housing vs. the protruding fence. Now change to the next deepest
biscuit setting (don't forget or you'll have to re-cut and end up with
a very loose slot!). For example: To make a size "10" flush cut you
must set the stop to "20" to account for the 1/16" air gap between the
blade housing and the work, to cut a "0" set it to "10" and so on
(the "D" setting can be used for size "20" flush cuts). Finally, if
you successfully make the cut (hold on tightly as it will squirm on
that polished aluminum!) you must remember to change the depth setting
back, then re-adjust the fence to wherever it was before (good luck!),
and finally continue edge cutting. I'll remind you that fence
adjustment is slow and lowering the fence all the way as needed for
flush cuts can pose a problem during subsequent bench reference cuts if
overlooked. Just when you though you couldn't take any more
unnecessary hassle you can forget about making flush "FF" cuts - they
are not readily possible as the fence must be raised to clear the motor
yet lowered to provide a flat contact surface and with no setting
deeper than "FF" one would also need to adjust the fine stop to achieve
the extra depth!

I had a lengthy conversation with Fred in PC's tech support (800) 321-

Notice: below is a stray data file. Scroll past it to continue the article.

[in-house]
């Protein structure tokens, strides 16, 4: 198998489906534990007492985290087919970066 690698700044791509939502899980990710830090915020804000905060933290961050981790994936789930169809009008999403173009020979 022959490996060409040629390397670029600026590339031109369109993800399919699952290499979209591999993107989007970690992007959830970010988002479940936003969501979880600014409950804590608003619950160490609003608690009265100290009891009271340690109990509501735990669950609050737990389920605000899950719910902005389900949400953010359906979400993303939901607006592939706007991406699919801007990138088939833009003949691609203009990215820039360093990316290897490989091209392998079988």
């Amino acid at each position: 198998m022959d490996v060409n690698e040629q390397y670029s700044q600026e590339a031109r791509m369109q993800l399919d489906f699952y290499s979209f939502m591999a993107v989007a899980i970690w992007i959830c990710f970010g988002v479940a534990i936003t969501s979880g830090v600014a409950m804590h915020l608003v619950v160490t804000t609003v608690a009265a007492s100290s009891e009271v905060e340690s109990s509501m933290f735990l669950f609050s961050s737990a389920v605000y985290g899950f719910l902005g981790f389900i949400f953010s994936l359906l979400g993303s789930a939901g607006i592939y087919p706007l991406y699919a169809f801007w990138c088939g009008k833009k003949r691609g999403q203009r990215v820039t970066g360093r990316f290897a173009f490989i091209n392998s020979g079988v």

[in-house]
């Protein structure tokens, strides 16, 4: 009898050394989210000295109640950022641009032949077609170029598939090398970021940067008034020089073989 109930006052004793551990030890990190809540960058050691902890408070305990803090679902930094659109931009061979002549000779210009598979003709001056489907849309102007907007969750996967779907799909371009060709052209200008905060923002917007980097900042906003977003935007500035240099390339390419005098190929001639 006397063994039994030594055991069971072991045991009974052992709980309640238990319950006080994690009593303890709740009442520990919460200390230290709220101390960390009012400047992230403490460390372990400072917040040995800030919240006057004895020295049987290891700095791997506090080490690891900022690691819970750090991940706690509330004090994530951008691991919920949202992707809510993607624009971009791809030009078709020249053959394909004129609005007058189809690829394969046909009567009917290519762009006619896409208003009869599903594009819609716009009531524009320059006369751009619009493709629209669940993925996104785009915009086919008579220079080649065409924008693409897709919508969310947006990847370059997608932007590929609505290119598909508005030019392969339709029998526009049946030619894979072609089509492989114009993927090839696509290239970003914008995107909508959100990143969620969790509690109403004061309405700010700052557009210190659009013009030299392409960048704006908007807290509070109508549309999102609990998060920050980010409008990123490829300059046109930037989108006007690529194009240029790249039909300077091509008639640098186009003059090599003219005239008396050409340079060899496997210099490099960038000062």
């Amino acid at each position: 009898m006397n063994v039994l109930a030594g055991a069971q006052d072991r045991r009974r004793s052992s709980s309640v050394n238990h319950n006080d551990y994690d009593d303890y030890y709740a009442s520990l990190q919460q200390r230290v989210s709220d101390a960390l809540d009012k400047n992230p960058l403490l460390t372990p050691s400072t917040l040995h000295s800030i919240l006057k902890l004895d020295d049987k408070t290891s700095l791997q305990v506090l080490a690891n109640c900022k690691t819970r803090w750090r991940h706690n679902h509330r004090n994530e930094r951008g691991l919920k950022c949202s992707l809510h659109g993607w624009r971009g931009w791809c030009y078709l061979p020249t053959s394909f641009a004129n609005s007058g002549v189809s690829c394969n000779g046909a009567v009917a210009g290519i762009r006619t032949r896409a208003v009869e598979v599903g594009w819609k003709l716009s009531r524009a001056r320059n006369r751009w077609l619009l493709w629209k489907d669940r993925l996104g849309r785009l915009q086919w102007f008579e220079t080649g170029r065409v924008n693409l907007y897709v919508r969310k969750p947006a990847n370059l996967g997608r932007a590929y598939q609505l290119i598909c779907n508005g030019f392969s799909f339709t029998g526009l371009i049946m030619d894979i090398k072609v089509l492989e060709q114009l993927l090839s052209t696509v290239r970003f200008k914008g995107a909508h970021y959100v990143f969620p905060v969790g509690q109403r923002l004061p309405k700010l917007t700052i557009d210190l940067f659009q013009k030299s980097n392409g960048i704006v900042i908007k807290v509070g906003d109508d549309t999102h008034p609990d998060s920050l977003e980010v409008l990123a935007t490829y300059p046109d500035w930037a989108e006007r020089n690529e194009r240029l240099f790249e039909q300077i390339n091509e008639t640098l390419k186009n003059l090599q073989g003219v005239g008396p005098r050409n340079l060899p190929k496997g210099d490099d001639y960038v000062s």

9443 and he confirmed that the procedure of setting the stop at "10"
for size "0" flush cuts, etc. is the proper and only way to use the
tool. He also agreed that the 557 is not well equipped for flush cuts
suggesting that anyone wanting to make frequent flush cuts buy a
different tool because of course with any other brand plate joiner one
can simply flip the fence up, make a flush cut, and flip the fence back
down to continue edge cuts. He also told me that PC is currently
working on a new joiner to replace the 557 which will quite likely be a
fine machine, but they do not currently offer a proper tool to those
looking to buy now nor will they offer any upgrade path to those who
get stuck with this lousy unit.

Porter Cable marks all their tools with a "Type 1", "Type 2" etc. on
the box as well as the UL Label as revisions are made. The machined
arbor and misaligned fence are included with the "Type 2" and a minor
dust bag problem was corrected early on the "Type 1" without a revision
distinction. The ideal solution is to obtain a "Type 1" and have PC
send the free replacement arbor if needed, but as production ceased on
3/99 the older model is very difficult to find.


I understand that Porter Cable was slapped with a law suit and had no
choice but to redesign this tool, but they should have noted the new
limited functionality on their packaging, reduced the price to around
$75 and offered a subsidized upgrade to the future replacement. Even
if they had just put a little effort into the redesign such as moving
the fence back rather than forward allowing the use of the centering
guide as a shim the result would have been much more usable. Comparing